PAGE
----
Butler refused to be satisfied with just one leading principle, or rational basis for human action, but in the end settled for three: self-love, to provide for our ‘own private good’; benevolence, to consider ‘the good of our fellow creatures’ ; and conscience, ‘to preside and govern’ over our lives as a whole . By so doing he hoped to ensure a completeness to our ethical scheme, so that nothing would be omitted from our moral deliberations. Yet by so doing (...) he also exposed himself to severe criticism. For any such appeal to a plurality of principles, as Green remarked, is ‘repugnant both to the philosophic craving for unity, and to that ideal of “singleness of heart” which we have been accustomed to associate with the highest virtue’. More specifically, by appealing to a plurality of principles Butler faced the charges of circularity, where the principles come to define and defend each other; inconsistency, where the principles ‘take turns’ at being primary and hence render each other superfluous; and incompleteness, where the ‘primary principle’ is itself undefined or undefended. As the tale has been told Butler stands accused of all three of these errors. (shrink)
This book centers around a new translation of Aristotle’s small treatise, On Memory. It is preceded by three essays by Sorabji and is followed by a section of notes. The treatise treats of the distinction between memory and recollection and what each is. Memory is "the having of an image regarded as a copy of that which it is an image" and it belongs to "the primary perception part [of the soul] and that with which we perceive time." Here the (...) key ideas, finely modulated, are image as in itself and as copy, and time perception. Recollection is distinct from memory; it is the natural or habitual succession of given image: starting from one image and moving to something similar, opposite or neighboring, until the required image is present. Recollecting is "a sort of search" requiring deliberation and peculiar to men, whereas remembering is common to many higher animals. An interesting point regarding the act of remembering is, besides the succession of images, the attendant perception of proportioned time-lapses, so much so, that "when exercising his memory a person cannot think he is not doing so and fail to notice that he is doing so." The section of notes contains many illuminative remarks on the translator’s choice of words for all the major phrases as well as helpful explanations of the structure and meaning of the textual arguments. The three essays by Sorabji, on memory, mnemonic techniques and recollection, are critical accounts of Aristotle’s doctrine, taking into account the teachings of thinkers ranging from Plato and Berkeley to the Australian materialists and William James. Here Sorabji is most helpful in demonstrating the importance and relationship of the doctrines of On Memory to the larger Aristotelian teaching on thinking and on dialectical reasoning. The essay on recollection centers around Aristotle’s relationship to Plato on the same topic and on the systematic problem of association of ideas. All in all, Aristotle on Memory is an excellent little book, illuminating the larger context and satisfying in itself.—W. A. F. (shrink)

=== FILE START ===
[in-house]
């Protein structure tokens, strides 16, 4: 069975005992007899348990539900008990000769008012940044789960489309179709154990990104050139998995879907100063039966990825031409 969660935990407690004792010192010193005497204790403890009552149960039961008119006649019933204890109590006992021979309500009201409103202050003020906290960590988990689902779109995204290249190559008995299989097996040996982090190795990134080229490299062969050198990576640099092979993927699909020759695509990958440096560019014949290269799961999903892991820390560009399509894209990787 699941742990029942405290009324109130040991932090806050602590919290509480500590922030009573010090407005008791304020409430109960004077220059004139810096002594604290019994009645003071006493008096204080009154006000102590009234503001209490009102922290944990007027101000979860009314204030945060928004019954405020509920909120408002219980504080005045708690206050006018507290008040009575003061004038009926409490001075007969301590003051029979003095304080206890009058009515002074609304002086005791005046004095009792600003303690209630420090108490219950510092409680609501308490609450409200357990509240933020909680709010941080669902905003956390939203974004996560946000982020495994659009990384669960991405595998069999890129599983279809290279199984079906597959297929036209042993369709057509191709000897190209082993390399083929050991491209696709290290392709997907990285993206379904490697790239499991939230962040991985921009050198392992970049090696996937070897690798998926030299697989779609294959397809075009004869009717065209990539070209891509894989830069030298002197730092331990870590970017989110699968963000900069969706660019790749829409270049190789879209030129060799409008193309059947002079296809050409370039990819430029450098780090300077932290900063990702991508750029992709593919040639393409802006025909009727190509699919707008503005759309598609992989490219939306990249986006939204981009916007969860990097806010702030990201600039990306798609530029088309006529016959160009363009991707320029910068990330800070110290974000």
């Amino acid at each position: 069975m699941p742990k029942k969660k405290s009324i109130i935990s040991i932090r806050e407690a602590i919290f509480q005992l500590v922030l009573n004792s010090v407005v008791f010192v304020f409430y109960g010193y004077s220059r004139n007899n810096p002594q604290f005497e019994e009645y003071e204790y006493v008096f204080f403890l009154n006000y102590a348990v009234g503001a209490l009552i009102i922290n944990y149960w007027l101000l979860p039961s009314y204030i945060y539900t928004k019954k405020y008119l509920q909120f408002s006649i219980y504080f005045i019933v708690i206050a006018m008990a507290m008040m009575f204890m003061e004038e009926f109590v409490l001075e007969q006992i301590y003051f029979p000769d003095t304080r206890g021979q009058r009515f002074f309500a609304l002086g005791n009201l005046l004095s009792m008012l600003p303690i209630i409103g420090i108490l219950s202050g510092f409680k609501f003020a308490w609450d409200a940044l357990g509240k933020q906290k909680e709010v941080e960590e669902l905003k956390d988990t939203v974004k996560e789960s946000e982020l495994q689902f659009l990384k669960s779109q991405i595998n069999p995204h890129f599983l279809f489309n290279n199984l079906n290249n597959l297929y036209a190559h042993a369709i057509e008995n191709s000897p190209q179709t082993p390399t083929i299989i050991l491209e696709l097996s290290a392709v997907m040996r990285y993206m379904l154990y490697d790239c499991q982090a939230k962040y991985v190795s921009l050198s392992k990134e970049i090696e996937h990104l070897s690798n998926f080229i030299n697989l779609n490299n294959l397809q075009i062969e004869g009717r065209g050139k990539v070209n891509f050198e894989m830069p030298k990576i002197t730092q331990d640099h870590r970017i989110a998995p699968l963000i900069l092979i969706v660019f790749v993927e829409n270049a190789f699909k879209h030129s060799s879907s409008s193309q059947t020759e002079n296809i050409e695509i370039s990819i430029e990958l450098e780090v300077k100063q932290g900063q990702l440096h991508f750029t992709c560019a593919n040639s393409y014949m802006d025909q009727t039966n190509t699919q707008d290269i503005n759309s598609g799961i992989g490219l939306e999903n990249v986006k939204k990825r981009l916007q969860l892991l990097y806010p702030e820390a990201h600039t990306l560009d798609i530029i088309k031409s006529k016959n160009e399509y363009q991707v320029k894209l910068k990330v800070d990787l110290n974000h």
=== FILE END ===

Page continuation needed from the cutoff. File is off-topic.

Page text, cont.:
An interpretative introduction to the major themes of classic American philosophy and five of its major figures: Peirce, James, Royce, Dewey and Whitehead. Smith shows sympathy and insight into these men and their ideas, making an excellent choice of basic themes for discussion. Running throughout the book is a sustained argument for a renewal of the breadth of philosophic interest and the sound empirical basis displayed by Pragmatism at its best. Smith is concerned that this "Spirit of American Philosophy" (...) be rescued from the neglect it has suffered over the past decades and be recalled to the attention of the philosophic community. His book is an admirable step in that direction.--W. G. E. (shrink)
In the preface to this work, Thayer explains that his purpose is to present "the classic writings of pragmatism" defined as "the original and formative expressions of this philosophy articulated by its most eminent spokesmen." The selections are from Peirce, James, and Dewey as well as brief readings from Mead and C. I. Lewis. Each selection is accompanied by a brief introduction. In addition to these selectional introductions, there is also a two-part general introduction. The first part is a (...) short historical piece by Thayer situating pragmatism in the context of western thought. The second part is a 1931 article by Dewey outlining the development of pragmatism in Peirce and James. These informative introductions should be of value to the philosophical novice who finds himself in many anthologies afloat on the sea of primary sources without the aid of the historical context necessary to fix his position. The individual selections have been carefully chosen and well coordinated. Insofar as they cluster about the central theme of the epistemological nature of pragmatism, they avoid the pitfall of attempting to elucidate the entire philosophy of many thinkers in one volume. The Peirce section includes in addition to the usual articles, "The Fixation of Belief" and "How to Make Our Ideas Clear," selections from Peirce's later writings including the 1905 article, "What Pragmatism Is" in which he differentiates his pragmatism from that of James. The section on James incorporates important sections from The Principles of Psychology together with the famous essay "The Will to Believe" and two lectures on the pragmatic concept of meaning and truth from Pragmatism. The Dewey selection provides a judicious collection of his writings from the 1896 article on the "Reflex Arc Concept" advocating the integration of organism and action to the general analysis of intelligent action in his 1938 book, Logic: The Theory of Inquiry. Also included is a chapter from The Quest for Certainty describing the application of pragmatic method to the realm of moral value. The contents of this volume are rounded out with a piece by Mead on social consciousness and the social self and an article by C. I. Lewis on the pragmatic conception of the a priori. Thayer has produced an excellent anthology of pragmatic philosophy well suited to any course in classical American philosophy emphasizing an epistemological approach.--W. J. L. (shrink)